Thursday, 23 June 2016 12:24

The Future Of Search Is Answering A Question, and Startups Have Answered

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Nearly a year ago, Google expanded their search engine to begin instantly answering questions, such as the death of a celebrity or a math problem. The result was a reaction to the true nature of search; nobody was writing something into Google without actively seeking an answer.

That answer may be finding a particular piece or a few different pieces of content, or simply a particular website, but you are asking the question; "where is this thing I want?" The instant responsiveness of Google and its ability to query an entire database of the Internet has made other sites take notice.

That's why sites like Periscope, Medium, Vevo and Hacker News have adopted Algolia's hosted cloud search platform, an API that brings Google's instant to near-instant search capabilities to their sites. The result is that their content is immediately searchable and relevant, so that if a user makes a complex query and/or a typo, they will still receive results that make sense for what they're looking for. "By leveraging the trove of internal data that websites or mobile apps have, we are helping them to deliver an experience that is even deeper and more personalized than what Google does for web searches," said Nicolas Dessaigne, CEO of Algolia. "Our goal is to make search seamless, nearly invisible.

Today we can deliver relevant results at the first keystroke. In the future, all results will be personalized and delivered before the question is even completely formulated." This is an important approach for businesses large and small to take, and closes in on AI; Algolia's technology works to not just index and search your data, but also make sure that it produces the right answer to a query.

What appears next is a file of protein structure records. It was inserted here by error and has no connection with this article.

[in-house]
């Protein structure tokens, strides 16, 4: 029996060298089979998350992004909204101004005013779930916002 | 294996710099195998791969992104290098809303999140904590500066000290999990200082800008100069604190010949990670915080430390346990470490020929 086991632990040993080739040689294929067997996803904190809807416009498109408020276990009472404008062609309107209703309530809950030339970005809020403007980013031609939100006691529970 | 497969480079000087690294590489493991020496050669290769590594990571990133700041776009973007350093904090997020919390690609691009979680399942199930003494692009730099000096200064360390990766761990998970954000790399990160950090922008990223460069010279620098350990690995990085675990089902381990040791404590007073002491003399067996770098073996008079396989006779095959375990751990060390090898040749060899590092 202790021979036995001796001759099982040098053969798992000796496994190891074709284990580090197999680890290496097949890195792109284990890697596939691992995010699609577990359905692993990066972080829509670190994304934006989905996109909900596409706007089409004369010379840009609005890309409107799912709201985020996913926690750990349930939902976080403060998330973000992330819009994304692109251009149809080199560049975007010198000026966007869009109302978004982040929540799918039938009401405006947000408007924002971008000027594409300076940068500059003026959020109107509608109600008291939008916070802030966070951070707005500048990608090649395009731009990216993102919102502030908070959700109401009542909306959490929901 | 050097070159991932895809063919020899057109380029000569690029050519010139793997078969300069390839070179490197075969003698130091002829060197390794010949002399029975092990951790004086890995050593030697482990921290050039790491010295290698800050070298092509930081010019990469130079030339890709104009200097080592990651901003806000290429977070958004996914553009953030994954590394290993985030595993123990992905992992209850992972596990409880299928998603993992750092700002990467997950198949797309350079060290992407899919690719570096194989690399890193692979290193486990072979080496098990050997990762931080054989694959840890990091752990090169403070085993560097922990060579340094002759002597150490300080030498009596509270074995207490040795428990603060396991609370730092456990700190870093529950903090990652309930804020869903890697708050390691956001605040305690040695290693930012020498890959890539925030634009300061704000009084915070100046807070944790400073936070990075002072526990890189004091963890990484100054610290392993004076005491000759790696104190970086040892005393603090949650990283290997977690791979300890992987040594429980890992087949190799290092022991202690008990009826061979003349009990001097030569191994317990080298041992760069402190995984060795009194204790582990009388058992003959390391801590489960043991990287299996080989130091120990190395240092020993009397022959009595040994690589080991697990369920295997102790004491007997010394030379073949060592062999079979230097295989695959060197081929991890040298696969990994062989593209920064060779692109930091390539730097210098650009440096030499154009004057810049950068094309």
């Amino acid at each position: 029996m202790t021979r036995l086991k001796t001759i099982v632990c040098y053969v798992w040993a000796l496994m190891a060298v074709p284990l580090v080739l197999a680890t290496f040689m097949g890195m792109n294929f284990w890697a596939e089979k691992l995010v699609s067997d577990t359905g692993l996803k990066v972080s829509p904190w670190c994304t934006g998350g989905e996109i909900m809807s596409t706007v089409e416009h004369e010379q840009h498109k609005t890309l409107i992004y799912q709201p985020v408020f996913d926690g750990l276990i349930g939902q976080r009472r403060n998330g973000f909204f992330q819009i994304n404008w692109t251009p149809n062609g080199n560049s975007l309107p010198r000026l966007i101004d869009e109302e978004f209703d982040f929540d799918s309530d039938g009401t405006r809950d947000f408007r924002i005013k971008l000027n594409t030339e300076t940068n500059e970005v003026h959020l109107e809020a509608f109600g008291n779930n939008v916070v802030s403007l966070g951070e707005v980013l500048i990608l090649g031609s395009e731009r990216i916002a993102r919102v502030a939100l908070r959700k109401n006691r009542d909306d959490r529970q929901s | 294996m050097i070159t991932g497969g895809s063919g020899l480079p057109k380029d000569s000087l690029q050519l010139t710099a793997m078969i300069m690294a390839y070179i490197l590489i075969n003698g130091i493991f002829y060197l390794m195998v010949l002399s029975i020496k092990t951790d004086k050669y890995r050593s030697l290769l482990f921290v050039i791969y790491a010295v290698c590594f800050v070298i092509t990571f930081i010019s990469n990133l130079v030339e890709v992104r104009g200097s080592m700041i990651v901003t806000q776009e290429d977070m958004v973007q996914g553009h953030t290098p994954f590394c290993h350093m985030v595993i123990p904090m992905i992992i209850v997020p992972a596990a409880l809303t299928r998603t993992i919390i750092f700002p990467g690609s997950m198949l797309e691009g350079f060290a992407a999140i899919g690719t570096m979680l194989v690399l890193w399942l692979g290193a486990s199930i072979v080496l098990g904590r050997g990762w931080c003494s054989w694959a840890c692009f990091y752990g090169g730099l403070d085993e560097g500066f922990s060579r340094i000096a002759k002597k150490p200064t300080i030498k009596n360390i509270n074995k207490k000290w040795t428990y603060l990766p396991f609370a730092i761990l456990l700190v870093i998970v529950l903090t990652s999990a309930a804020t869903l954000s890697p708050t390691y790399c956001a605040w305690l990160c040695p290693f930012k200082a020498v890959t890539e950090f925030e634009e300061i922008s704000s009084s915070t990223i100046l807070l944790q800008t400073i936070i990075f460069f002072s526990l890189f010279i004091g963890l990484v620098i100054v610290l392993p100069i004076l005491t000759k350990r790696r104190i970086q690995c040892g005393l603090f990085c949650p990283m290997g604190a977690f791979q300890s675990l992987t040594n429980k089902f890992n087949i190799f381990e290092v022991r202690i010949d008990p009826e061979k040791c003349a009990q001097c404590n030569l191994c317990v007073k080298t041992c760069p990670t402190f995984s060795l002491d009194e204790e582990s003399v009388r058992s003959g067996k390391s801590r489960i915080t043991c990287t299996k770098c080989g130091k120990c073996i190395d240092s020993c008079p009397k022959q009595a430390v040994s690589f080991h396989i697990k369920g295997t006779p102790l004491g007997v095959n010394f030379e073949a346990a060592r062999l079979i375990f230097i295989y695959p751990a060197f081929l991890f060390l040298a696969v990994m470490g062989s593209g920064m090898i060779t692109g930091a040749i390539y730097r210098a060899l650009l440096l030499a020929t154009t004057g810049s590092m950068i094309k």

This is an interesting comparison to the ever-growing world of the Internet of Things, led by Amazon's Echo. Users, despite their accents, stuttering or other things that make a question "imperfect" are still able to get an answer. Algolia, their competitor Elastic and Google all recognize this, with Algolia in particular even advertising directly on their website that you should try a test search with a typo, to show how the platform can answer the question regardless. Google will even go as far as to suggest what you may be trying to type, if not bringing you the exact answer despite your mistake.

As Quartz's Leo Mirani said, there are over 10 trillion web pages to index, including but not limited to the masses of social media services providing terabytes if not petabytes of information into said stream. This is the same problem that many startups and companies will begin to find, both from the angle of big data overload and the expectations of the user.

The instantaneous nature of search may make users unlikely to even browse the same way, as we move away from the original web's exploratory nature to people visiting each website with a purpose. In the same Quartz article, Mirani speaks to author Stefan Weitz, who wrote the book Search: How The Data Explosion Makes Us Faster, where Weitz argues that search must mature to mirror human nature, and be ready to answer a query at speed.

 "We must think of search as the omniscient watcher in the sky, aware of everything this happening on the ground below," said Weitz. "For this to happen, search itself needs to be deconstructed into its component tasks: indexing and understanding the world and everything in it; reading senses, so search systems can see and hear (and eventually smell and touch!) and interact with us in more natural ways; and communicating with us humans in contextually appropriate ways, whether that's in text, in speech, or simply by talking to other machines on our behalf to make things happen in the real world."

To Algolia's Dessaigne, this approach is a natural course. "Personalization of results is also going to be an important trend for websites and apps, particularly among big retailers and media websites. Along this progression, voice interfaces are going to gain traction. We are still far from truly conversational interfaces, but we'll eventually get there."

While we all dream of a day when we can have an answer as we speak, or even think of the question, we are far away from it. Nevertheless, startups are clearly ready to make the jump for us. We're in a world that's far from the days when having a search bar was a quirky feature; users have a question and to succeed in business, you'll need to have an answer.

Source:  http://www.inc.com/amy-cuddy/3-body-language-books-that-all-leaders-should-read-this-summer.html

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